A digital camera which can shoot video or a standard HD camcorder will do what you need if you just want to reminisce over your holidays every once in a while or record your baby’s first words and steps. So why would anybody shell out more for a professional grade video camera? The important part is the word “professional.” If you want to make some serious money and potentially a business from your video efforts, you’ll need the characteristics only a professional video camera has to give.
Let’s look at a few of the advanced features that set a professional camcorder apart from the herd.
For amateur home video, you can always use autofocus, scene modes and other pre-sets to help get a clear image, even if you’re not the next Orson Welles. For a professional shoot, you’ll want to have direct manual control of each setting, so you can indulge your creativity and make the shot look exactly the way you imagined it.
In a professional setting, the camera will often be connected to an outboard monitor and one or more microphones. Pro cameras are set up to make secure video connections via SDI (serial digital interface) or the next best thing, HDMI. For sound, XLR connections are the gold standard.
Consumer video and audio are typically compressed so that we can store a lot of files in one place. For a professional shoot, quality trumps convenience, so you’ll want to make sure your camera uses a high-quality recording format.
Professional video cameras typically record in the AVCHD and MP4 formats. AVCHD is the higher-quality format that offers Blu-ray quality HD video. The more compressed MP4 format is commonly used for posting video on the web. MP4 is still fairly high quality, but it takes up less memory space on a hard drive or website. Cameras with dual memory card slots often record both codecs simultaneously.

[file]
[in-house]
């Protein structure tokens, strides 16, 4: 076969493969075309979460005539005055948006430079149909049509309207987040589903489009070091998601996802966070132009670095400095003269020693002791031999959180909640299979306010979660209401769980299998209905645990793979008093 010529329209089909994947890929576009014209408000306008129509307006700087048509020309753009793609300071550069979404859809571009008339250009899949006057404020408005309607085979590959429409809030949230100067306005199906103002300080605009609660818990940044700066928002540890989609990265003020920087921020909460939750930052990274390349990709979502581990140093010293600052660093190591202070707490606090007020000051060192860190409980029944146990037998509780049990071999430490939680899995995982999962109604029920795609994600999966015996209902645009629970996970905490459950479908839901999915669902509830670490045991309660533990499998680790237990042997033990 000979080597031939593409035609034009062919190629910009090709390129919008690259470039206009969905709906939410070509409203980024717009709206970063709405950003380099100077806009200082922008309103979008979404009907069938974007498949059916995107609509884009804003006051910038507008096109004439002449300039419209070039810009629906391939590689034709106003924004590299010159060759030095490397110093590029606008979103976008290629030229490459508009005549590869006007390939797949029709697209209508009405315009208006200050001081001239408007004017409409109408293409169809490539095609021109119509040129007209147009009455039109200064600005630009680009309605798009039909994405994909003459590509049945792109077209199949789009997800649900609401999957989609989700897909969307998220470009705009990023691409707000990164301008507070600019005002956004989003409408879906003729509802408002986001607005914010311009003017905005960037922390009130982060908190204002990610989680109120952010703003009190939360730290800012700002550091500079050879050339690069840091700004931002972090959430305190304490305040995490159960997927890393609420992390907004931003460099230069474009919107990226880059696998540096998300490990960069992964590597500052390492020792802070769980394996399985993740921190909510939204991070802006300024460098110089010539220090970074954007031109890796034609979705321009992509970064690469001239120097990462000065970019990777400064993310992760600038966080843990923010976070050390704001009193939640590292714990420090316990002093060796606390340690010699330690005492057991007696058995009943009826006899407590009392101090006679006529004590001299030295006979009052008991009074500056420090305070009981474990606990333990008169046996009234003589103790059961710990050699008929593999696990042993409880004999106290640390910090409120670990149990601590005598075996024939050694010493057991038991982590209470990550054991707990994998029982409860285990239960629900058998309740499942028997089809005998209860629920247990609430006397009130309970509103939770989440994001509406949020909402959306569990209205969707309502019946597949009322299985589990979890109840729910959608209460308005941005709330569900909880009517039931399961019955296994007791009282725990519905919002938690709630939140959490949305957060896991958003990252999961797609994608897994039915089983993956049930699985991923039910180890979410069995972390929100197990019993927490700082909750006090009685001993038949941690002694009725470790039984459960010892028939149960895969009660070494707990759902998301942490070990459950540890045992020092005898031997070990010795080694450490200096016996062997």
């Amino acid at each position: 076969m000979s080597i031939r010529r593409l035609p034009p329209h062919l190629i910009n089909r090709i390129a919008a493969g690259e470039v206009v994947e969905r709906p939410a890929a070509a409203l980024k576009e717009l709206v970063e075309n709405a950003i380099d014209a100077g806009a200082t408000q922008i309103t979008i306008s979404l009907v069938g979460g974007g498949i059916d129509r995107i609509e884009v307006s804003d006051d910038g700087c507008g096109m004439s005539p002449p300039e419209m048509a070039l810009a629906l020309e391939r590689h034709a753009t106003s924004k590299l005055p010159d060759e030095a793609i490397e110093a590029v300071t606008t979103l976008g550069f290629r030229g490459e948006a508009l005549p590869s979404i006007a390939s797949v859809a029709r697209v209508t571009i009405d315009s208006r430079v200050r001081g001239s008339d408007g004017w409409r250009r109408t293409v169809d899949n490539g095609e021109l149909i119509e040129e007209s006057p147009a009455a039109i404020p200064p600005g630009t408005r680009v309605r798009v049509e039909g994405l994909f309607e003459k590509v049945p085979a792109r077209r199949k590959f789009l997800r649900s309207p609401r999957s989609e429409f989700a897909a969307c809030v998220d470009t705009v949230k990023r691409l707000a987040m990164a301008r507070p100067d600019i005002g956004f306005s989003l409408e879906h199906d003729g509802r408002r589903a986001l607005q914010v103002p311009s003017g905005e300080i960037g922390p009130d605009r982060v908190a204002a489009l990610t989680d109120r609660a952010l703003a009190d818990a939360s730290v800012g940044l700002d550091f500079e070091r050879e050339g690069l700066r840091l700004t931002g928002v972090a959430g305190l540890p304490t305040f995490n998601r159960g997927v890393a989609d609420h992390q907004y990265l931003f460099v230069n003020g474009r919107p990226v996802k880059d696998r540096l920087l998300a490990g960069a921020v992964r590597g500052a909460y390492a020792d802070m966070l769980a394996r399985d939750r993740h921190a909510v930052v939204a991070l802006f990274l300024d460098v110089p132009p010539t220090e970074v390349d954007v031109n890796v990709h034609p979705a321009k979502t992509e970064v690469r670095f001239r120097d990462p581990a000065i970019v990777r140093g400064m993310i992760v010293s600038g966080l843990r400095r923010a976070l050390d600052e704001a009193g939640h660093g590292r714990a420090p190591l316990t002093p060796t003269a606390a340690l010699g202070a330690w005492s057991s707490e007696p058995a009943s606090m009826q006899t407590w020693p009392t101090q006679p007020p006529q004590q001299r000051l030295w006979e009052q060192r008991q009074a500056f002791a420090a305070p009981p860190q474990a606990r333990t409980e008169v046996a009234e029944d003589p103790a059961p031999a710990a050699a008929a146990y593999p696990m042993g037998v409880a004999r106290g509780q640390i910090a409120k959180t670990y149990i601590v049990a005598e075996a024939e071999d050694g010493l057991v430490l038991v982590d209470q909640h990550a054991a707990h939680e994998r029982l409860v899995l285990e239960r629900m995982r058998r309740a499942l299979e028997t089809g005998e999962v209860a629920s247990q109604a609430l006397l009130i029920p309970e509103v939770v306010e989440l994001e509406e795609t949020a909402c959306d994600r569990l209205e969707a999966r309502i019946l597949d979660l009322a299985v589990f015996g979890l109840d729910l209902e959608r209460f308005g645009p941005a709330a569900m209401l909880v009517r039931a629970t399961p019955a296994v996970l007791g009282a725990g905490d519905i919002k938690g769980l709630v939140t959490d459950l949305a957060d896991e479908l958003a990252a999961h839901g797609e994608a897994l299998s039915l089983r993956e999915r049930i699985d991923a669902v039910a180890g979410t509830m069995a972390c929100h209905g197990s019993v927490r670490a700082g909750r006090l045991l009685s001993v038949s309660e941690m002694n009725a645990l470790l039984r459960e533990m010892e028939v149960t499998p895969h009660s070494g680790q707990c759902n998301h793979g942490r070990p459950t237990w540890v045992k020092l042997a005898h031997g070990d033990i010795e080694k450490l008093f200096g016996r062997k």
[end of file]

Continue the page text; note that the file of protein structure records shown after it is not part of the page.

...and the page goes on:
A larger image sensor allows for higher resolution and more detail. That’s why professional video often looks more sharp and clear than amateur footage.
However, the sensor on a professional DSLR camera is frequently larger than the one on a pro video camera, so in some cases video experts prefer to shoot with the DSLR when possible. The larger sensor and easy access to interchangeable lenses allows a filmmaker to create a more “film-like” look on a budget. A DSLR may not handle fast panning as well as a professional video camera, and it definitely lacks the higher-end audio connections, but it’s a tempting option for someone who’s just getting started.
Sure, you’re shooting moving images, but not all movement is good. A professional camera will be able to record a steady, clear image even when the camera operator is in motion.
4k video is the next big thing
If you want to shoot video that will look spectacular on the next generation of screens, you’ll need a camera that can record in ultra-high resolution. It’s not a common feature yet, and editing 4K footage is daunting, but a few high-end cameras are getting ahead of the curve.